Tips for the Viva Exam

By now, your preparation for the upcoming vivas should be well under way. Here are some tips which you may find useful.

(1) Develop confidence with talking out loud.

Many trainees are surprised at how difficult it is to explain even simple concepts, when talking out loud. Drawing a graph while explaining it at same time can leave you tongue-tied!

Hopefully, you have engaged with a study group throughout the year, and pestered consultants with questions in theatre. If so, you are well on the way to performing well in vivas. Even so, much more focused preparation is now needed.

Try to have 2 vivas per day. This number enables you to remember and reflect on what was asked, and polish up areas of deficiency. A lot of the onus falls to you to ask for vivas – it is all too easy to withdraw to private study and avoid the uncomfortable experience of being grilled… but you avoid opportunities for practise at your peril.

As you develop more confidence, get someone to video some of your vivas. You can review these in private, and reflect on your answering style. Similarly, it is valuable to observe other registrars having vivas.

The self-confidence which develops during this process will pay rewards. One obvious example is managing an emergency situation, where you certainly need a calm, clear head, a confident voice, and the ability to solve a problem on the fly.

(2) “Go with the flow”

Each 20-minute viva will consist of 4 topic areas of 5 minutes each. The examiner wants you to score points, so they won’t let you go off on a tangent. This means the examiner might interrupt you, or redirect you, so that you keep answering the questions being asked. Similarly, when 5 minutes is up, the examiner will move to the next topic.

Please understand that these interruptions are in your favour. Hopefully you will get used to this during practise vivas.

(3) What if there’s a slightly “clinical” question?

Sometimes, a viva can include a question with a “clinical” flavour. For example “Your patient’s blood pressure is 70/30 post-induction. What drugs can you use to manage this?” This is not meant to be a segue into a scenario (like in the final exam). Do NOT embark on describing how you would treat this patient. We don’t want to hear “I would simultaneously diagnose and treat, firstly checking ABC…….”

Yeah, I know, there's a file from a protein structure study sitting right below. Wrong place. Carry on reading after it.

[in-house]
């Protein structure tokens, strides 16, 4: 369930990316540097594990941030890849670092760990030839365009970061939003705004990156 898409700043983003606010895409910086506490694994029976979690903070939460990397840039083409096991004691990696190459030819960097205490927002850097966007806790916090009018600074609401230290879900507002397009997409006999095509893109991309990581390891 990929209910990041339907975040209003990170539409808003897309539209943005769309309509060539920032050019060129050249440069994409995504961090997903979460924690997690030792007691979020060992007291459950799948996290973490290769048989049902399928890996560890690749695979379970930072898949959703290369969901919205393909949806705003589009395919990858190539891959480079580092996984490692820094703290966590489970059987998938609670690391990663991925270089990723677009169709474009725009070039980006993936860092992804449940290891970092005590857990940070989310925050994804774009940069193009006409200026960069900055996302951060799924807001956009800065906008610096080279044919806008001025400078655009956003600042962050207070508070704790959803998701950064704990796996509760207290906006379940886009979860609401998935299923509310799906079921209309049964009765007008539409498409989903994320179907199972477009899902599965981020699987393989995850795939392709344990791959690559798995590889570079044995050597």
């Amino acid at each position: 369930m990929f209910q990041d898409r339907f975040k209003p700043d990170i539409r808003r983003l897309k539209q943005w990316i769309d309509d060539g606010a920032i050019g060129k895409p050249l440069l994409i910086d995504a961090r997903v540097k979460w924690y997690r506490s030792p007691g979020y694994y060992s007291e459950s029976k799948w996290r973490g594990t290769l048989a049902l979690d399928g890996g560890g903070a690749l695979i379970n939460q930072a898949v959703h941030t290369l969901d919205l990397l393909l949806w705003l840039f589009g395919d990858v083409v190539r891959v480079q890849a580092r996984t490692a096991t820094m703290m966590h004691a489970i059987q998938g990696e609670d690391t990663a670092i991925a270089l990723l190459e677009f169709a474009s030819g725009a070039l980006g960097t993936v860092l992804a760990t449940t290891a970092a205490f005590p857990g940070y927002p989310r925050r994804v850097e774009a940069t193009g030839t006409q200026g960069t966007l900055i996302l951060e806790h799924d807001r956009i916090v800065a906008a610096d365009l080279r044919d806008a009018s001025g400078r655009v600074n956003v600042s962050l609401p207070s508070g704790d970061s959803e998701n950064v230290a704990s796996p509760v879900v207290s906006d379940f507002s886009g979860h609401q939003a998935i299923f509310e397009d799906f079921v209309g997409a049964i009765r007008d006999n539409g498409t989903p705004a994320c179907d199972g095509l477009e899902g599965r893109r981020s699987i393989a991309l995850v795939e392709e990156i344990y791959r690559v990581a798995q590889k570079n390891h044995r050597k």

To answer the above question, give a sensible list of drugs like metaraminol, ephedrine and phenylephrine. The viva will probably then proceed by focusing on the pharmacology of one or more of these drugs, and/or the physiology of hypotension.

(4) Graphs

Some candidates really seem to struggle with drawing graphs. This is almost always due to inadequate practise. However, here are some graph-related tips.

  • Don’t draw a tiny graph – use the majority of the page.
  • Label the axes, but don’t overdo it. You don’t need each axis numbered 0 – 100 and all drawn to scale…. this just wastes time. Consider the oxyhaemoglobin curve – you should be able to draw it accurately, with a few key points numbered, in about 15 seconds.
  • Consider whether the curve passes through the origin, or does it cross the x or y-axis at a different point?
  • Practise drawing and explaining at the same time. If you find this impossible, it is acceptable to draw it first and then explain.

(5) What if you slip up / say something silly?

Examiners realise how easy it is to say increase instead of decrease, etc. Commonly, we would allow you to re-state your answer if we think it is a small slip up. This can be done by asking the question again, but in a different way. Or, the examiner might just say “Are you sure?” The latter is never used to try to trick a candidate when they have said something correct. The examiner is giving you a chance to take a breath and re-think what you have just said so that you can correct your error.

(6) What if you don’t know?

Move on! Admit if you don’t know, and move on. There are marks to be scored with other questions. Don’t make something up.

(7) What if you never seem to be able to answer the last question?

Vivas tend to start with something easy / broad, and progressively drill down to test your level of understanding. Don’t panic if you never seem to be able to answer the last question! You may have well and truly passed the viva. The fact that you have progressed as far as a difficult question might actually be a good sign.

Additional viva tips can be sourced from a series of videos showing mock-vivas. This is available via Networks on the ANZCA website.

 

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